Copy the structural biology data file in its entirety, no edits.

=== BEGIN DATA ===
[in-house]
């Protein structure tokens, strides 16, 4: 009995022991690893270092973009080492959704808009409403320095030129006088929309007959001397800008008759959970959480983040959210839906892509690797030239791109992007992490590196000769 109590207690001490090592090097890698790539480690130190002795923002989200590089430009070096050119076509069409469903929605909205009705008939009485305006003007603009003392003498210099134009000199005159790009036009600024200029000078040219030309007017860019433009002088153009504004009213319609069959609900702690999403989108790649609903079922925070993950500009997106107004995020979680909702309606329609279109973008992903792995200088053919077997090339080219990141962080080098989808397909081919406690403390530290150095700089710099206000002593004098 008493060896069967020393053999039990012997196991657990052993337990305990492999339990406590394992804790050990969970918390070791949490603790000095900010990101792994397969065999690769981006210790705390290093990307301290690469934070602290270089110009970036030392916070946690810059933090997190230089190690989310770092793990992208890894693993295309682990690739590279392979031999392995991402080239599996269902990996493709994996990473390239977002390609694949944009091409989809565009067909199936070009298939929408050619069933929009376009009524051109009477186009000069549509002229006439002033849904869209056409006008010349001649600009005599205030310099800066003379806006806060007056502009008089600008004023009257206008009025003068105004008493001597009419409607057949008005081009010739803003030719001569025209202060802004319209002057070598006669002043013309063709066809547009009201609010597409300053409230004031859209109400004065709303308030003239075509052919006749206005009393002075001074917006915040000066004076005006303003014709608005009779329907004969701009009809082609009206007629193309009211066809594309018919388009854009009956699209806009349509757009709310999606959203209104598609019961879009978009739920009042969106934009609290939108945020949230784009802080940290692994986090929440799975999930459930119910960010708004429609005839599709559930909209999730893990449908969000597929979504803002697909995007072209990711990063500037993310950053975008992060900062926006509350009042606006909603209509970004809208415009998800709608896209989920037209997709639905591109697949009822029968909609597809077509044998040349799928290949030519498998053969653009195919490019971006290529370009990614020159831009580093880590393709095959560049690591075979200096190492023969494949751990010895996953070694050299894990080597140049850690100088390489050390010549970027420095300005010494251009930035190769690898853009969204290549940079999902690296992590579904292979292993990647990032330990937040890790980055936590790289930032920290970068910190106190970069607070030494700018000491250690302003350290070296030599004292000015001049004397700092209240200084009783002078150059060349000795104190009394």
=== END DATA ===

[in-house]
């Protein structure tokens, strides 16, 4: 009995022991690893270092973009080492959704808009409403320095030129006088929309007959001397800008008759959970959480983040959210839906892509690797030239791109992007992490590196000769 109590207690001490090592090097890698790539480690130190002795923002989200590089430009070096050119076509069409469903929605909205009705008939009485305006003007603009003392003498210099134009000199005159790009036009600024200029000078040219030309007017860019433009002088153009504004009213319609069959609900702690999403989108790649609903079922925070993950500009997106107004995020979680909702309606329609279109973008992903792995200088053919077997090339080219990141962080080098989808397909081919406690403390530290150095700089710099206000002593004098 008493060896069967020393053999039990012997196991657990052993337990305990492999339990406590394992804790050990969970918390070791949490603790000095900010990101792994397969065999690769981006210790705390290093990307301290690469934070602290270089110009970036030392916070946690810059933090997190230089190690989310770092793990992208890894693993295309682990690739590279392979031999392995991402080239599996269902990996493709994996990473390239977002390609694949944009091409989809565009067909199936070009298939929408050619069933929009376009009524051109009477186009000069549509002229006439002033849904869209056409006008010349001649600009005599205030310099800066003379806006806060007056502009008089600008004023009257206008009025003068105004008493001597009419409607057949008005081009010739803003030719001569025209202060802004319209002057070598006669002043013309063709066809547009009201609010597409300053409230004031859209109400004065709303308030003239075509052919006749206005009393002075001074917006915040000066004076005006303003014709608005009779329907004969701009009809082609009206007629193309009211066809594309018919388009854009009956699209806009349509757009709310999606959203209104598609019961879009978009739920009042969106934009609290939108945020949230784009802080940290692994986090929440799975999930459930119910960010708004429609005839599709559930909209999730893990449908969000597929979504803002697909995007072209990711990063500037993310950053975008992060900062926006509350009042606006909603209509970004809208415009998800709608896209989920037209997709639905591109697949009822029968909609597809077509044998040349799928290949030519498998053969653009195919490019971006290529370009990614020159831009580093880590393709095959560049690591075979200096190492023969494949751990010895996953070694050299894990080597140049850690100088390489050390010549970027420095300005010494251009930035190769690898853009969204290549940079999902690296992590579904292979292993990647990032330990937040890790980055936590790289930032920290970068910190106190970069607070030494700018000491250690302003350290070296030599004292000015001049004397700092209240200084009783002078150059060349000795104190009394």